Even one year later, I think this opinion stated by McCormick is spot on. Easy money made buyers out of all of us (which does not excuse any of us from being part of the causation). However, rather than view easy money and risk complacency as the reason (for the bubble), I have to say the Mr. O'Toole's paper has me understanding how Growth Management initiatives most likely would have lead us to the same condition at some point in time.
Growth Management Creates Artificial Shortages In Supply
In reading Mr. O'Toole's work, he spends a good bit of time discussing the supply and demand dynamics of the housing market, explaining that the price of new construction drives the price of resales. When supply is limited, prices go up and existing homeowners follow suit when selling their homes.
Because growth controls did not allow heightened demand for housing to dissipate through new supply, the result was an immense price bubble in states housing nearly half of the nation’s population.
This is at the heart of his point, and it is one that I had never considered. Had supply raced at the speed of demand, home values would not have doubled in Tallahassee from 2000 to 2006. This was a large leap that we will be seeing corrected in our market for many years to come. And anybody who has ever gone through the permitting process in Tallahassee will tell you, it is very expensive and takes way too long.
The real estate graph below shows supply and demand relationships in the Tallahassee MLS and offers anecdotal evidence for O'Toole's claim that supply failed to keep up with demand. During the period of 2003 through 2005, the relative supply of homes (purple line in graph) remained heavily weighted towards a seller's market, which could have (and should have) been arrested with new home construction. This period of time also correlates to the fastest appreciation that Tallahassee housing market has experienced.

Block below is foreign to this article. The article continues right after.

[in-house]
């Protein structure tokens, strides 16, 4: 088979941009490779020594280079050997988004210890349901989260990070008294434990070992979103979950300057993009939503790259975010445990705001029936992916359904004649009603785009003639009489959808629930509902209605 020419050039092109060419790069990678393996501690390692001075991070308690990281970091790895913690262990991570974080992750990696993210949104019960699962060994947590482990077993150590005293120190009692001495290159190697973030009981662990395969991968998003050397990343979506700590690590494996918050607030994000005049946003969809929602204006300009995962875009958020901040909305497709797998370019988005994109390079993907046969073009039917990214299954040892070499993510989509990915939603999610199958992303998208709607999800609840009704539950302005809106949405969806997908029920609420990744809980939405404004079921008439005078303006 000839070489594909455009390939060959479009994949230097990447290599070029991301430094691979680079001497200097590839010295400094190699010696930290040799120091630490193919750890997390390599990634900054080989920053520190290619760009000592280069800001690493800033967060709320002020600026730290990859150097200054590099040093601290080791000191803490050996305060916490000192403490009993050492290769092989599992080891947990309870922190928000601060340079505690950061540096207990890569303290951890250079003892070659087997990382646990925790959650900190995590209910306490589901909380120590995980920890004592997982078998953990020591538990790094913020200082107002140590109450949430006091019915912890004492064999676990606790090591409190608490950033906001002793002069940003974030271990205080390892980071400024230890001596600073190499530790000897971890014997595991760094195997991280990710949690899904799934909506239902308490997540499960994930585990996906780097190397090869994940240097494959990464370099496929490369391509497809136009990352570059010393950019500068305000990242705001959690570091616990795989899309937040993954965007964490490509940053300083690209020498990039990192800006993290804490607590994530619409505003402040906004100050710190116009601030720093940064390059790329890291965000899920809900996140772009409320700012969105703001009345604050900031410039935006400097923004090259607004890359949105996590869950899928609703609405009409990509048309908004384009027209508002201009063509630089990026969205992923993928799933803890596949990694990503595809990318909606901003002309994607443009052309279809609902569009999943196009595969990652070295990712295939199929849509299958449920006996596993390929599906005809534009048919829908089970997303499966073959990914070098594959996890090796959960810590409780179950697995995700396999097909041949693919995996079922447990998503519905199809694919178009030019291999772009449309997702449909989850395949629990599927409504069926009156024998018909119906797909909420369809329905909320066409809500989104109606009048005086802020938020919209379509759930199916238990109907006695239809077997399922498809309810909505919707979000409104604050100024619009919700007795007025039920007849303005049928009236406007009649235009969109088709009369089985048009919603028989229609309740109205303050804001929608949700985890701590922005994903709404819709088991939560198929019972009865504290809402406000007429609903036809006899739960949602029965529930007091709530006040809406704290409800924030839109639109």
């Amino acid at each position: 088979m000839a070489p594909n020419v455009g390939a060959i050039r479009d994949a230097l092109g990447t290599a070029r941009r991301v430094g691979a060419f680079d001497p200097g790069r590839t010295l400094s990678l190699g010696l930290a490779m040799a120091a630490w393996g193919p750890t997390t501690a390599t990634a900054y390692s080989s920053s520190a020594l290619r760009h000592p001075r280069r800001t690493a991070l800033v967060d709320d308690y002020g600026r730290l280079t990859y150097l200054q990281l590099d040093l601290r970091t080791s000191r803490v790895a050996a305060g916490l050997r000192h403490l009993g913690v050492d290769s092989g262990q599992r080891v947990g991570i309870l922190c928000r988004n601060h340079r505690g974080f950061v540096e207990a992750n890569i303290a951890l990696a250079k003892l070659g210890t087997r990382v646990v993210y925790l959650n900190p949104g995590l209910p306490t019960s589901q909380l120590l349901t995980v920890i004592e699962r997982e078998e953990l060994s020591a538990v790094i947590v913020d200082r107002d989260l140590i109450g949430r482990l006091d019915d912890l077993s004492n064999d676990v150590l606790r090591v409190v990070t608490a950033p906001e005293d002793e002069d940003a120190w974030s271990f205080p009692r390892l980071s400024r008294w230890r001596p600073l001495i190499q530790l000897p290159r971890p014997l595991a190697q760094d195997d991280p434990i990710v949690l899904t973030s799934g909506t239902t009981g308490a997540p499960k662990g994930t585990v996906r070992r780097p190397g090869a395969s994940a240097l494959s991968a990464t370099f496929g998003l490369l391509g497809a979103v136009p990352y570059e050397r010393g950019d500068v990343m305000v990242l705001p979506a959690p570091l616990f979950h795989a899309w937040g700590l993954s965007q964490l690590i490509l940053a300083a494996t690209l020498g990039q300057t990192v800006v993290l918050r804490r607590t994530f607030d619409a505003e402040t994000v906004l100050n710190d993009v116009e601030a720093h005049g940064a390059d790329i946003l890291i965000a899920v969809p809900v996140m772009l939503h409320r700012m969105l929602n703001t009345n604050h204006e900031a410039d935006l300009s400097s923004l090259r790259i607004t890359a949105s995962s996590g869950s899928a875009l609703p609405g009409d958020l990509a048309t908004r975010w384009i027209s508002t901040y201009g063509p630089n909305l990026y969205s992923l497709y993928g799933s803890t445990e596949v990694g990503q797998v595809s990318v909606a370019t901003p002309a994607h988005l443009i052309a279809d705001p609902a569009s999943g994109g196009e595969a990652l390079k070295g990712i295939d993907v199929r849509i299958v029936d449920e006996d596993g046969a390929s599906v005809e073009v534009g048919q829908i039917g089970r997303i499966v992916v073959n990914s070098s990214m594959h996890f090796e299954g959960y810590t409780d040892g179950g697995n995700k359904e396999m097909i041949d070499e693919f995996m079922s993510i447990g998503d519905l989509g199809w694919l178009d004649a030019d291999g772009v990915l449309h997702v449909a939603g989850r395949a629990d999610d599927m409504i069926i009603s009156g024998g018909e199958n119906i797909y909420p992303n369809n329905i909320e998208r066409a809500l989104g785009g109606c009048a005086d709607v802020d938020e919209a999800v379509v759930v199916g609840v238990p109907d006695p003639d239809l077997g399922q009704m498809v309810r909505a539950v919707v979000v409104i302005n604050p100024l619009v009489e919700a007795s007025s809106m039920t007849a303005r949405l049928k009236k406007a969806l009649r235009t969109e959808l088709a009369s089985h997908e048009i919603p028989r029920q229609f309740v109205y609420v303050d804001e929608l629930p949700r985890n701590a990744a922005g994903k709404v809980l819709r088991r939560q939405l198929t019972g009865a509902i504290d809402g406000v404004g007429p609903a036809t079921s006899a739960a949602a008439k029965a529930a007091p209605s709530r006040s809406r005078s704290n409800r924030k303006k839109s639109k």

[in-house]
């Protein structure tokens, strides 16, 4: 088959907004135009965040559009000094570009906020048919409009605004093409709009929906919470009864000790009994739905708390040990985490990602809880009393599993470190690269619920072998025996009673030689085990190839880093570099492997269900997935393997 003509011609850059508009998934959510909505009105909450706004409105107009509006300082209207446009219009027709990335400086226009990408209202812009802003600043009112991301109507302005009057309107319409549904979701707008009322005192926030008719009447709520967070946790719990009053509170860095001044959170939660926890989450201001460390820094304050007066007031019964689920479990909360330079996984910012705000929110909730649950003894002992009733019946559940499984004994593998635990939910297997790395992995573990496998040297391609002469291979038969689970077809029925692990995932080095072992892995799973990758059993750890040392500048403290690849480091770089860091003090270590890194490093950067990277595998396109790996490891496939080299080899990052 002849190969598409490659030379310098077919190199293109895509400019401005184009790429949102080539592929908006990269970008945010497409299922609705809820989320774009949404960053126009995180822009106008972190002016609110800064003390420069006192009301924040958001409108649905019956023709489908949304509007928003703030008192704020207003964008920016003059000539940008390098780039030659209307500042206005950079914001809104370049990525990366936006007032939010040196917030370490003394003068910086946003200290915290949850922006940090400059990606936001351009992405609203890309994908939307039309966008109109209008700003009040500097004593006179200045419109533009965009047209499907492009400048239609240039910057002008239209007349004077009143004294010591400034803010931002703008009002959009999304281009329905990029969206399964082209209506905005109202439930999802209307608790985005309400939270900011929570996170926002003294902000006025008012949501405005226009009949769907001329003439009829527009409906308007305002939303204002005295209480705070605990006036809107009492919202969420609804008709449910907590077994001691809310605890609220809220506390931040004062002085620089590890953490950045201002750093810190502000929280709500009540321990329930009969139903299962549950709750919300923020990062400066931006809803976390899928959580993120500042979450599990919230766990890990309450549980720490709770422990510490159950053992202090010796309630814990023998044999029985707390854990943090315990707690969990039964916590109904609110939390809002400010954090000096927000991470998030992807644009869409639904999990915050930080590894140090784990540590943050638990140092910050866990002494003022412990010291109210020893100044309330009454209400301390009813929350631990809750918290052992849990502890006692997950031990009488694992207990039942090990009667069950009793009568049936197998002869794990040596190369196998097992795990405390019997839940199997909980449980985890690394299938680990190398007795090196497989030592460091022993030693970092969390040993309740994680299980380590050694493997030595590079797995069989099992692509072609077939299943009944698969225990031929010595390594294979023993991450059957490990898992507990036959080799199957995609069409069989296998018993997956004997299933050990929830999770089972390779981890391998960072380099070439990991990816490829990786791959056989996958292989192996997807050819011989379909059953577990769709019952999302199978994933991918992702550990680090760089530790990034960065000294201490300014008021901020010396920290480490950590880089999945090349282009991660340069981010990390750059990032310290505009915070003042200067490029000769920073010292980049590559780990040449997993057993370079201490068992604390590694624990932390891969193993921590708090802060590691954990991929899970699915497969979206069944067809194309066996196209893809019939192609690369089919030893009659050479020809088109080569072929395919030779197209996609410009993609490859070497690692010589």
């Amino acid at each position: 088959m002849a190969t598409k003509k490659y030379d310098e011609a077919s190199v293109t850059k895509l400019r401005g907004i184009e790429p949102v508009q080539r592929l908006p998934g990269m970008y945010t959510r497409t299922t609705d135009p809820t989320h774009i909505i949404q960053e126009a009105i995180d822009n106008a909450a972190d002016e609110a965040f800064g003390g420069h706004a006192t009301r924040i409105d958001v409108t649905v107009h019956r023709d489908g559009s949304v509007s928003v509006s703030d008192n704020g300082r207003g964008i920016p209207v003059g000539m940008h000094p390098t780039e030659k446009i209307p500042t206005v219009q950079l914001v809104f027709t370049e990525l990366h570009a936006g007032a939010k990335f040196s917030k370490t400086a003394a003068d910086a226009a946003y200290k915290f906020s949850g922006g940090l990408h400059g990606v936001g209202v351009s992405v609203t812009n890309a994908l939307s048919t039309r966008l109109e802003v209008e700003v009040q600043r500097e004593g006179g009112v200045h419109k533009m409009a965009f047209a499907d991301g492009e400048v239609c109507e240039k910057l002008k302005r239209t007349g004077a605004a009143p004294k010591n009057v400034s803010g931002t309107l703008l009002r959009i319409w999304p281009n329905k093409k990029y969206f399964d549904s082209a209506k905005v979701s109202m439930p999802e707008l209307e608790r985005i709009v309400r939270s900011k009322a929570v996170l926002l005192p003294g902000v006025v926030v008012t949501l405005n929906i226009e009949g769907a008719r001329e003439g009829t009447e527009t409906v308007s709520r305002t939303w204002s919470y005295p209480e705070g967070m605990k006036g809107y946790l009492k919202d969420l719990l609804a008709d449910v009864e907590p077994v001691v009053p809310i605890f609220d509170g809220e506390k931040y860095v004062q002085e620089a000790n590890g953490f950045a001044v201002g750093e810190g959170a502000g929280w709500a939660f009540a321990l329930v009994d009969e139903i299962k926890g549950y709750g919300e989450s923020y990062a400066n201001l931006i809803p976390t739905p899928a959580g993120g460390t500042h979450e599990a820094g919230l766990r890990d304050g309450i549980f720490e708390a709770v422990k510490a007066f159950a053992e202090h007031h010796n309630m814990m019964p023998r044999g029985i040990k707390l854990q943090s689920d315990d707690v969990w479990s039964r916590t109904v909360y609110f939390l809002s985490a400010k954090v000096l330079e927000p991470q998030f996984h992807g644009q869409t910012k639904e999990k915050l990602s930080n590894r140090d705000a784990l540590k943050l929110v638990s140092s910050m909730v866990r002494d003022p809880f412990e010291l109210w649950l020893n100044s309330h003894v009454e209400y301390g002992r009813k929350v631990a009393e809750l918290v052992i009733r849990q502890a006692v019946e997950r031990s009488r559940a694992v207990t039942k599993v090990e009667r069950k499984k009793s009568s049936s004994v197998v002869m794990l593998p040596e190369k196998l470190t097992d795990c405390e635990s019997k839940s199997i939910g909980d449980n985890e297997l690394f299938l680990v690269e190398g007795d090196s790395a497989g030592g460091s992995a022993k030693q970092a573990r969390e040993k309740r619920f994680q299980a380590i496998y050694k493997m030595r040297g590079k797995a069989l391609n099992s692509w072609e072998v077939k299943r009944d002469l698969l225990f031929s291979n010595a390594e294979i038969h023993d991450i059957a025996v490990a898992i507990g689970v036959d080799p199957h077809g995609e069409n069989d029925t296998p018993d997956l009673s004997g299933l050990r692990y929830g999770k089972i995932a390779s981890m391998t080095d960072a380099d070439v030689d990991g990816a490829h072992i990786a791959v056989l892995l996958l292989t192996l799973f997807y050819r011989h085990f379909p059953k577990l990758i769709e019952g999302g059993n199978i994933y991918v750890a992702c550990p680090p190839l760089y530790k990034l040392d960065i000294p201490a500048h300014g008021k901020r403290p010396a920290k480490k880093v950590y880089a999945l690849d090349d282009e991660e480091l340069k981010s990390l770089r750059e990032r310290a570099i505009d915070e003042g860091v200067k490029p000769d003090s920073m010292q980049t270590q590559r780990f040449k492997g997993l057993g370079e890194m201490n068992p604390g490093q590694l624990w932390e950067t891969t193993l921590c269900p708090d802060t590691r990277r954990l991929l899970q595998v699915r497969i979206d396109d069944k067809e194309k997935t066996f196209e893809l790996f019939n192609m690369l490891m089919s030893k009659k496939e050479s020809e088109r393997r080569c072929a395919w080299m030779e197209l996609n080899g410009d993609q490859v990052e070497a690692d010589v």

Home Values Stated As A Multiple Of Income
In his report, O'Toole shows that the bubble created a large distortion in the historical relationship between income and home value. He writes:
Prior to 1970, median home prices in the vast majority of the United States were 1.5 to 2.5 times median family incomes. The main exception was Hawaii, which, not coincidentally, had passed the nation’s first growth-management law in 1961. Home-value to income ratios remain in that range today in most places that do not have growth-management planning. In other words, in the absence of government regulation, median housing prices average about two times median family incomes.
The paper includes a list of all of the States and current home value to income relationships. Not surprisingly, the States with the biggest housing bubbles are Growth Management States.
|State||Price Gain||Price Decline||Bubble?||Regulation|
|Dist. Of Columbia||145.80%||-9.30%||Yes||HI|
(Regulatory status is: FL=state dominated by federal land; GM=mandatory state growth-management law; HI=urban areas hemmed in by other states with growth management; NE=New England (weak county governments); NG=no growth management; UA=selected urban areas practice growth management (including Denver and Boulder, CO; Boise, ID; Chicago, IL; Minneapolis–St. Paul, MN; Missoula and Whitefish, MT; Albuquerque and Santa Fe, NM; Philadelphia, PA; Charleston, SC; Salt Lake City, UT; northern Virginia; and Madison and Milwaukee, WI).